The debate stage will undoubtedly be less crowded on Wednesday evening at the Adrienne Arsht Center for the Performing Arts of Miami-Dade County, with just five Republican hopefuls seeking the GOP nomination taking part.
While former President Donald Trump has once again snubbed debate organizers and will be absent, former South Carolina Governor Nikki Haley, Florida Governor Ron DeSantis, former New Jersey Governor Chris Christie, South Carolina Senator Tim Scott, and entrepreneur Vivek Ramaswamy qualified and will be in attendance.
This is down from the seven who took part in the second debate and the eight from the first one.
This could be a make-or-break moment for all of the respective campaigns as there are just over two months until the Iowa caucuses on January 15, which serves as the first test of voter attitudes.
To qualify for the debate, the hopefuls needed at least four percent support in two national polls, or four percent in one national poll as well as two polls from four of the early-voting states — Iowa, New Hampshire, Nevada, and South Carolina. All the polls used for qualification must have been approved by the Republican National Committee (RNC).
The candidates also needed to have at least 70,000 unique donors, while they had to sign an RNC pledge promising to support the eventual GOP nominee.
Last month, former Vice President Mike Pence suspended his campaign as it looked like he would fail to qualify.
Will it Be Haley’s Moment?
Wednesday night’s debate could be a chance for Haley to truly break out. The former Palmetto State governor and former ambassador to the UN has seen a surge in popularity in recent weeks, boosted by her performance in the two prior debates.
On Tuesday, her campaign released a new video that criticized DeSantis on his energy policy – noting that he is against fracking and drilling. The Florida governor has responded that the allegations are “not true.”
However, in Jan. 2019, DeSantis signed an executive order on his second day in office that said his office would “take necessary actions to adamantly oppose all off-shore oil and gas activities off every coast in Florida and hydraulic fracturing in Florida.”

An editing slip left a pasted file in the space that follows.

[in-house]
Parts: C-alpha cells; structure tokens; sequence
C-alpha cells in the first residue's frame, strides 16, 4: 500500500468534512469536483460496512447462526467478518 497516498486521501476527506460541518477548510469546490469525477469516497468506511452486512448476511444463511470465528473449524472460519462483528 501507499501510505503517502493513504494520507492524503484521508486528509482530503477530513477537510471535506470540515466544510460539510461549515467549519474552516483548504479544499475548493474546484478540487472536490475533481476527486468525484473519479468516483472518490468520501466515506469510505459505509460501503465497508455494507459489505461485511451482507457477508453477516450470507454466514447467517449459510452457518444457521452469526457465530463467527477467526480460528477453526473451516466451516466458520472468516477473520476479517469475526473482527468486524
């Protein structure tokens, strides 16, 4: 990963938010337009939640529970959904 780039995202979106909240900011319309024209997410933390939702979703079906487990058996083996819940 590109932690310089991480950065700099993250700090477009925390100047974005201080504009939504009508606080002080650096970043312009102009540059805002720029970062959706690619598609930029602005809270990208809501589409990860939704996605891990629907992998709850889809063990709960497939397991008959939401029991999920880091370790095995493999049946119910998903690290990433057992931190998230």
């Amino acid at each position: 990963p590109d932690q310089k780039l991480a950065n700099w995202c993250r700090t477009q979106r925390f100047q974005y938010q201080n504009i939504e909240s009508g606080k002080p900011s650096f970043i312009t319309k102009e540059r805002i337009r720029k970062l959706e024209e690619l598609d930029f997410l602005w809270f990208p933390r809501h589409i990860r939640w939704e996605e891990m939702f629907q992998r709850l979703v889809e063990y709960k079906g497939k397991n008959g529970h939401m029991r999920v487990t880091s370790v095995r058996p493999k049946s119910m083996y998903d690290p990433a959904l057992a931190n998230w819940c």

An October NBC News/Des Moines Register/Mediacom poll of Iowa voters showed that DeSantis and Haley were tied for second at 16 percent – but still way down from Trump, who had 43 percent support. The two candidates have increasingly escalated their attacks against each other to be the top alternative to the former president.
DeSantis Secured Key Endorsement
Wednesday’s debate will come just days after DeSantis received an endorsement from Iowa Governor Kim Reynolds, who said that the Florida governor is the best chance for a Republican win in the 2024 general election –and suggested Trump can’t deliver a victory.
“I believe he can’t win, and I believe that Ron can,” Reynolds said in a joint NBC News interview with DeSantis. “And that’s a big reason I got behind him.”
The second term Reynolds had previously said she would stay neutral in the primary race but went on to appear with DeSantis at least eight times since he threw his hat into the proverbial ring in late May.
Trump has already fired back – at both DeSantis and Reynolds.
“Why would anybody endorse Ron DeSanctimonious, who is like a wounded bird falling from the sky? His Poll numbers are terrible, he is totally against Ethanol, and fought to destroy Social Security and Medicare,” Trump wrote on his Truth Social messaging app on Monday evening. “Well, the ‘Nation’s most unpopular governor,’ Kim Reynolds of Iowa, just endorsed him. What’s that all about?”
It is not the first time the former president has called out the two governors.
“I opened up the Governor position for Kim Reynolds, & when she fell behind, I ENDORSED her, did big Rallies, & she won,” Trump wrote on his social media platform in July. “Now, she wants to remain ‘NEUTRAL.’ I don’t invite her to events! DeSanctus down 45 points!”
Author Experience and Expertise
A Senior Editor for 19FortyFive, Peter Suciu is a Michigan-based writer. He has contributed to more than four dozen magazines, newspapers, and websites with over 3,200 published pieces over a twenty-year career in journalism. He regularly writes about military hardware, firearms history, cybersecurity, politics, and international affairs. Peter is also a Contributing Writer for Forbes and Clearance Jobs. You can follow him on Twitter: @PeterSuciu.